) is actually employed fairly well, and it is undeniable that the song has some kitsch appeal, but really, it is a terrible love song from a band whose misdirection lead them to produce rap metal in the first place. Their performance on this track demonstrates unfocused musicality in its' purest form, as well as a horrendously gimmicky approach to songwriting. On another note, the video to this song is one of the most poorly edited, surreal, and pedestrian music videos I have ever seen.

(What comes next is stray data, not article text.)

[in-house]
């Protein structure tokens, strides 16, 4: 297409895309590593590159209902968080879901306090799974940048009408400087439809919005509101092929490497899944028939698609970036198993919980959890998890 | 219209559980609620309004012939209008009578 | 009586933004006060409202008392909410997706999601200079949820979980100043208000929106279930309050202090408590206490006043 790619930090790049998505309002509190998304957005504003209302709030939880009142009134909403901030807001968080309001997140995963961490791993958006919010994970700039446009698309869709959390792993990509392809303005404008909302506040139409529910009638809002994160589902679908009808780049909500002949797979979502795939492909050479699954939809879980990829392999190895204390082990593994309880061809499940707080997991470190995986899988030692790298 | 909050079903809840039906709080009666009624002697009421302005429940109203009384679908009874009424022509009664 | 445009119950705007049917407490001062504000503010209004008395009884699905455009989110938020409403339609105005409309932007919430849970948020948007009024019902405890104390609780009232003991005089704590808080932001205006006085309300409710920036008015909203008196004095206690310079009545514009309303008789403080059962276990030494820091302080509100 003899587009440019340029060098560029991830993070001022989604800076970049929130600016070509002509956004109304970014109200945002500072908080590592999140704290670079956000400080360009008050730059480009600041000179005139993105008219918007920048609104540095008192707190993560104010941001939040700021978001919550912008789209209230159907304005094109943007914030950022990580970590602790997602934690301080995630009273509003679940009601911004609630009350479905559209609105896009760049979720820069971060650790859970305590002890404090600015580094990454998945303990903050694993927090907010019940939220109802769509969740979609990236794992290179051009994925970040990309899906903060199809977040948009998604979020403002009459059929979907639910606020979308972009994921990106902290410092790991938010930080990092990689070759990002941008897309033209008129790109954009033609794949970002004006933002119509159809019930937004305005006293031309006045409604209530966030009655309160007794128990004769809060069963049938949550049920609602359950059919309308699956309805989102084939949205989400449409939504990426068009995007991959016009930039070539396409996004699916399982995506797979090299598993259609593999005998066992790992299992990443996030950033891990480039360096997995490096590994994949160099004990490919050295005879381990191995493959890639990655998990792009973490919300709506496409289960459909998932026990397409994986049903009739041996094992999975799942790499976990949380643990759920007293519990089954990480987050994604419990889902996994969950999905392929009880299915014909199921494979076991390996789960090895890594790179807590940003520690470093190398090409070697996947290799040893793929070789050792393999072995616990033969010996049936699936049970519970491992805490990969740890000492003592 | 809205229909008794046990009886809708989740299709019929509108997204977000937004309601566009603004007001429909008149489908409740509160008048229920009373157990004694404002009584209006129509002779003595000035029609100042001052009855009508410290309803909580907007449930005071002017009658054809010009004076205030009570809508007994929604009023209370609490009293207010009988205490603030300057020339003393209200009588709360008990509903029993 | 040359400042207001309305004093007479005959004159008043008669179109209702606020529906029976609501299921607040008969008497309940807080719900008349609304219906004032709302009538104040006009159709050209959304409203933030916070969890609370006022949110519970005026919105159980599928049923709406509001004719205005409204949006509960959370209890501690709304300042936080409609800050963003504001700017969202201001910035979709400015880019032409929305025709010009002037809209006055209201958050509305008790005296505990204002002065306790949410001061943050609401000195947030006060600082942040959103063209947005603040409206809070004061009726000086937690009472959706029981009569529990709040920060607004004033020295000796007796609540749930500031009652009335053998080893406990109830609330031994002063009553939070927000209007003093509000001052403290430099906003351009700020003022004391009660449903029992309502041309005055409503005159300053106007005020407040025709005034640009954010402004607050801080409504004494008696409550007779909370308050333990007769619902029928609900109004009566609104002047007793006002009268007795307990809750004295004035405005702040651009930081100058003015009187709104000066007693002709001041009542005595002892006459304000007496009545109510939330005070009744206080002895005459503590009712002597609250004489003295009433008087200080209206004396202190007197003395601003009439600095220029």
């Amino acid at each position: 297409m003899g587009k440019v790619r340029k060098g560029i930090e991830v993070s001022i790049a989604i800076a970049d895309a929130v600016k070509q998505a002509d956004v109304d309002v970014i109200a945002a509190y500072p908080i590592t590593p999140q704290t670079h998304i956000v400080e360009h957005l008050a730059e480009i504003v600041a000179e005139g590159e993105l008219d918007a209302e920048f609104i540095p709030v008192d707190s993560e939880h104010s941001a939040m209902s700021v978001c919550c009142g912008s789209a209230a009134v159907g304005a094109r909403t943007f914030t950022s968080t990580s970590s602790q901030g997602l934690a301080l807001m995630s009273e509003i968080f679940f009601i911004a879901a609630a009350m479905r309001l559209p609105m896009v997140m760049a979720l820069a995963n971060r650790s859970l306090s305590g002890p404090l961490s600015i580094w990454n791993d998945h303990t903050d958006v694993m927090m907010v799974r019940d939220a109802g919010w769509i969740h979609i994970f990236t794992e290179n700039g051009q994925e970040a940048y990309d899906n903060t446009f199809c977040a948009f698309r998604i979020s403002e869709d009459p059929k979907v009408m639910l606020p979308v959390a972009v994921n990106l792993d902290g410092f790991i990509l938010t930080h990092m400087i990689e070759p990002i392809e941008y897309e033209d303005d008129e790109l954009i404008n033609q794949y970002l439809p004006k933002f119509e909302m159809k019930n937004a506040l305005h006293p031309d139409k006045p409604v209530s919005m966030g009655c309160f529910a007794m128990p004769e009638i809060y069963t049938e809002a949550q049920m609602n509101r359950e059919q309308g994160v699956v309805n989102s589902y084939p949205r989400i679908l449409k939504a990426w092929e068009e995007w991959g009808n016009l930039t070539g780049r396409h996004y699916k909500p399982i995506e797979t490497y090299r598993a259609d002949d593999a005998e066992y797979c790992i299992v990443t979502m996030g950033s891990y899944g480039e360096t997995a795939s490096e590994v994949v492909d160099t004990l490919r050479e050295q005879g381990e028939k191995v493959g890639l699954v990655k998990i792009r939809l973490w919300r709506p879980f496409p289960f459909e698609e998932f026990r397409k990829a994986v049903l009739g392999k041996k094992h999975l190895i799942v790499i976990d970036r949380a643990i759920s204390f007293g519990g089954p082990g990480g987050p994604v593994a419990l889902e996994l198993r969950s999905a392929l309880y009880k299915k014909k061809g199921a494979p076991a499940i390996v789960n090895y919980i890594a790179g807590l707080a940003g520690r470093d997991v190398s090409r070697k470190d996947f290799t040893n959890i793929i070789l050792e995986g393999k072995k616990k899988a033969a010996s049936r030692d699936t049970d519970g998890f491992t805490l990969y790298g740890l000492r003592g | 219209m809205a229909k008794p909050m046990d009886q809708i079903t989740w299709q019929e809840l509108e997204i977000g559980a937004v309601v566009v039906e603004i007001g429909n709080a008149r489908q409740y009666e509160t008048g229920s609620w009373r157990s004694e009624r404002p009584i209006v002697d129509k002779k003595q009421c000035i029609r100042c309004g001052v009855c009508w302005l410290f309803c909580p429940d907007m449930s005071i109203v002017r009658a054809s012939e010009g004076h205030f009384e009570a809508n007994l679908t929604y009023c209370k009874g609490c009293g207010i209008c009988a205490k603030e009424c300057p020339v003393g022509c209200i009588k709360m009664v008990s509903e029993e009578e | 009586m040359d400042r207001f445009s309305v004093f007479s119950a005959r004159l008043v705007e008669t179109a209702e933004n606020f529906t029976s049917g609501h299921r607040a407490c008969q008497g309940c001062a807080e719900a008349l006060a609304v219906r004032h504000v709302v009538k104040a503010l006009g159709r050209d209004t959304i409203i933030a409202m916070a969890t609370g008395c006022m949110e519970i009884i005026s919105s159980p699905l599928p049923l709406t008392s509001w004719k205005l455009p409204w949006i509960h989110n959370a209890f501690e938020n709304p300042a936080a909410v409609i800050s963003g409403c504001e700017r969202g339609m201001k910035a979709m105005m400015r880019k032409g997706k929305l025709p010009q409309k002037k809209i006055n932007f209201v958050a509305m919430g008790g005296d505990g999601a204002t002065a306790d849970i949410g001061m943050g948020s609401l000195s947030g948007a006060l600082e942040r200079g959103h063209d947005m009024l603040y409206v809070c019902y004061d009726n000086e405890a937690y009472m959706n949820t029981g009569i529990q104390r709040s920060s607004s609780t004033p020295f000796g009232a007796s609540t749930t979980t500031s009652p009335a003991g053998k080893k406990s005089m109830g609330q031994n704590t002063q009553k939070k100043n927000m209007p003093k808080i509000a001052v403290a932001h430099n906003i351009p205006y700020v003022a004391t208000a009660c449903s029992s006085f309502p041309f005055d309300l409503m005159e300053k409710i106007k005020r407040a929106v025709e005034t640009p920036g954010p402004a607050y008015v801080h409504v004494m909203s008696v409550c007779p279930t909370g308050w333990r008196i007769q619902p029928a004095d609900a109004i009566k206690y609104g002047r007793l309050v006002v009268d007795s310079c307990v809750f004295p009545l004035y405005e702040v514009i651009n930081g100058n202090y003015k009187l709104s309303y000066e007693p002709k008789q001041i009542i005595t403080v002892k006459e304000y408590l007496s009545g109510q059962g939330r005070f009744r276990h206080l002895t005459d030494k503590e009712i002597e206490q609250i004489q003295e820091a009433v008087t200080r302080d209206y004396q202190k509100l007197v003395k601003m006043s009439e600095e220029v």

If Crazy Town set out to ride on the coattails of the rap-metal bands of the day, clearly they have succeeded, as the modest amount of fame they received is more than they ever deserved on the strength of their musical ability. Having a mix of more rock-oriented tracks and hip-hop ‘anthems’ gives the album a little variety in theory, but also serves to make the album monstrously inconsistent, even going so far as to include an ill-advised collaborative track with KRS: One. The caustic nature of the heavier tracks creates an ugly clash with the slower tracks, and the vocal performances are utterly abysmal. There honestly isn’t a single track on this release that I would recommend to anyone, and I really mean anyone. I would not wish this hokum upon my worst enemies, because I fear that it would be too great a crime in the eyes of the universe, and I really don’t want to endure the karma that will result from it. There are things I would do; terrible, unspeakable things, if it meant I didn’t have to hear ‘you’re my butterfly, sugar baby’ ever again.